World’s Best Ad

My husband has often said that I “dragged him kicking and screaming” into the world of self-employment in 2000. At those times, I have to remind him that he became a successful entrepreneur in 1973.

Seventeen words in a local newspaper put my husband through four years of private college. Before you get too excited, remember that college was much cheaper in the mid-seventies. Here they are:

“Reliable college student must have lawn cutting jobs to defray school expenses. If interested, please contact 555-5555.”

Why was this a great ad?

  1. Targeting. Placed in the well-read local newspaper, the town largely consisted of train commuters to Manhattan who did not have the time or energy to cut their lawns.
  2. The first word was strong, relevant, and little-used: “reliable.” This was the critical need. Homeowners were frustrated with irresponsible young men who did not show up to do the work. And, as the first word, “reliable” captured the reader’s eye when skimming down the ad column.  
  3. “College” indicated that he was probably more responsible than a high school student. And, along with “student,” a certain connection was created in the reader’s mind. After all, most of the local residents had college degrees.
  4. “Must have” implied a sense of urgency.
  5. “Lawn cutting jobs” got right to the point of what he offered.
  6. “To defray school expenses” created empathy. The target group knew all about college expenses.
  7. The call to action was short and polite. No name was given, but “please” showed a good upbringing. Reliable and polite?!  Sold.

Jim built a customer base that was loyal and generous. The wives (yes, life was a bit different back then) would call on hot days, asking his mom to tell him to stay home. The response was, “He has already left.” Upon arrival, he was given plenty of water and admiration from his customers, who quickly became fans.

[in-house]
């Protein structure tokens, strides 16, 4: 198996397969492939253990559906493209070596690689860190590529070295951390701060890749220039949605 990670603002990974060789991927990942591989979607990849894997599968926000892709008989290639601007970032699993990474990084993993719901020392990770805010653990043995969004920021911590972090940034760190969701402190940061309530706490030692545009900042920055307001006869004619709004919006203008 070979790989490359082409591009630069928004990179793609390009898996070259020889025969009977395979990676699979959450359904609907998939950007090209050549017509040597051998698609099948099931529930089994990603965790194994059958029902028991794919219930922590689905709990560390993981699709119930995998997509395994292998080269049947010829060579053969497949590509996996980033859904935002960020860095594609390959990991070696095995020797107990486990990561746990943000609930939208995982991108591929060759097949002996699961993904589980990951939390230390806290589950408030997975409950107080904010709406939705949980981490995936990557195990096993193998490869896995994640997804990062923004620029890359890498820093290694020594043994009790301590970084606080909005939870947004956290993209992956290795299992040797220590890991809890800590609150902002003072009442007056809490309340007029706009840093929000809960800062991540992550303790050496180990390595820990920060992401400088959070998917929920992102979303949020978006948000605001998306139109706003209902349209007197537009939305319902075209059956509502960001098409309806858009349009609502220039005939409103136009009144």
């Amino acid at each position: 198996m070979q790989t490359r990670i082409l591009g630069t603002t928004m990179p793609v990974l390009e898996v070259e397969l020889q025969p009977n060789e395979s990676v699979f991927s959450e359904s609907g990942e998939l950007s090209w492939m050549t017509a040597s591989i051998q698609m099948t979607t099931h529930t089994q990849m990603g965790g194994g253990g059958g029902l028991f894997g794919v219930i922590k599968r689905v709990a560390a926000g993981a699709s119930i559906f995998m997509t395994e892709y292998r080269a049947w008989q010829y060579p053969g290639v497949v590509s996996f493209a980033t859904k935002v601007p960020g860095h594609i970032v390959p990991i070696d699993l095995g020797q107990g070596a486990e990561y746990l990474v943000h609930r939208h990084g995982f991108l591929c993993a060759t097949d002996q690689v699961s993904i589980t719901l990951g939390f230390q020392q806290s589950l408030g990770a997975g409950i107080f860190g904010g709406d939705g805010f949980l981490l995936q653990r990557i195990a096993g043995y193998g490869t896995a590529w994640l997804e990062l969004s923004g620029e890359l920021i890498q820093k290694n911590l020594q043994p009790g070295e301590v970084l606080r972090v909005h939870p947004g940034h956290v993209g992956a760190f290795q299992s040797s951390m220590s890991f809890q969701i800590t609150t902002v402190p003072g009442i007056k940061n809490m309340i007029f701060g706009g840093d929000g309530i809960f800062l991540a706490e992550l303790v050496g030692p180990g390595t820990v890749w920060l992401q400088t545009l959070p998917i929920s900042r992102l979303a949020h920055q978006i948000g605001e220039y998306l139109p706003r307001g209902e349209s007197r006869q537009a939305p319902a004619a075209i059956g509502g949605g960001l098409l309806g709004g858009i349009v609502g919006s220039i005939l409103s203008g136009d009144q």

At the end of three summers, Jim planned to exit the lawn-cutting world. Thus, he sold the list of customer names to another college student, with the pre-arranged guarantee that each homeowner would give the new person a trial cut. Also, Jim promised not to compete. So, the next year, when he decided to cut lawns for one final summer, he got permission from the buyer to run the ad in the paper for the next closest town, and within three weeks had built a new business – while keeping his promise.

The world has changed, but there are lessons to be learned from this example. If you want to be successful, plan a business that suits your resources and abilities, and has the potential to meet your needs. Target the most-likely prospects using cost-effective media. Promise a good product or service, and then live up to your promise — even if you have to sweat in order to do so.

Until we meet again,
The Entrepreneur’s Friend

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The Entrepreneur’s Friend® is a registered trademark of Wheaton Consulting Group LLC.   Photo credits: All photos were taken by Cynthia Wheaton and owned by Wheaton Consulting Group LLC except as noted. Coffee cup art by Jim Wheaton.   Author support: Fellow authors from The Wrinklings and Light of Carolina Christian Writers Group.

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